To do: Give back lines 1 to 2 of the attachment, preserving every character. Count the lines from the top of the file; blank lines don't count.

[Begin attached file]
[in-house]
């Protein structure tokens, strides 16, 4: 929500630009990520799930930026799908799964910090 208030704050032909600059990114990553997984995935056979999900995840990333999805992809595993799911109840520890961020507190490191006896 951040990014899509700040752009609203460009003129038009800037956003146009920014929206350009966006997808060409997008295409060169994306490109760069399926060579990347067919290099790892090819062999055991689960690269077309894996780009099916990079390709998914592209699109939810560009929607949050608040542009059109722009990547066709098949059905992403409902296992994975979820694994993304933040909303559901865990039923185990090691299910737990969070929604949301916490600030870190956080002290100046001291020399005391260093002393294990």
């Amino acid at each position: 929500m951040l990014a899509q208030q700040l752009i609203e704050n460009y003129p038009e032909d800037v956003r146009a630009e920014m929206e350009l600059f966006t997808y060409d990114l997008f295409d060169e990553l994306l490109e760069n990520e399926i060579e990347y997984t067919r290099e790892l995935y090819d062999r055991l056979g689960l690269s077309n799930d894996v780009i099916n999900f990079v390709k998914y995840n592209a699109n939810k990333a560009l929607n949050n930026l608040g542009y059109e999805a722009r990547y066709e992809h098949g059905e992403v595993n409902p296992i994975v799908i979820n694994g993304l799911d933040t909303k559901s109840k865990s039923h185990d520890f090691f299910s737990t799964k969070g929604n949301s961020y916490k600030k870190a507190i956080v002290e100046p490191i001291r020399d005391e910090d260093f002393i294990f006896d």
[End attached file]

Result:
[in-house]
């Protein structure tokens, strides 16, 4: 929500630009990520799930930026799908799964910090 208030704050032909600059990114990553997984995935056979999900995840990333999805992809595993799911109840520890961020507190490191006896 951040990014899509700040752009609203460009003129038009800037956003146009920014929206350009966006997808060409997008295409060169994306490109760069399926060579990347067919290099790892090819062999055991689960690269077309894996780009099916990079390709998914592209699109939810560009929607949050608040542009059109722009990547066709098949059905992403409902296992994975979820694994993304933040909303559901865990039923185990090691299910737990969070929604949301916490600030870190956080002290100046001291020399005391260093002393294990």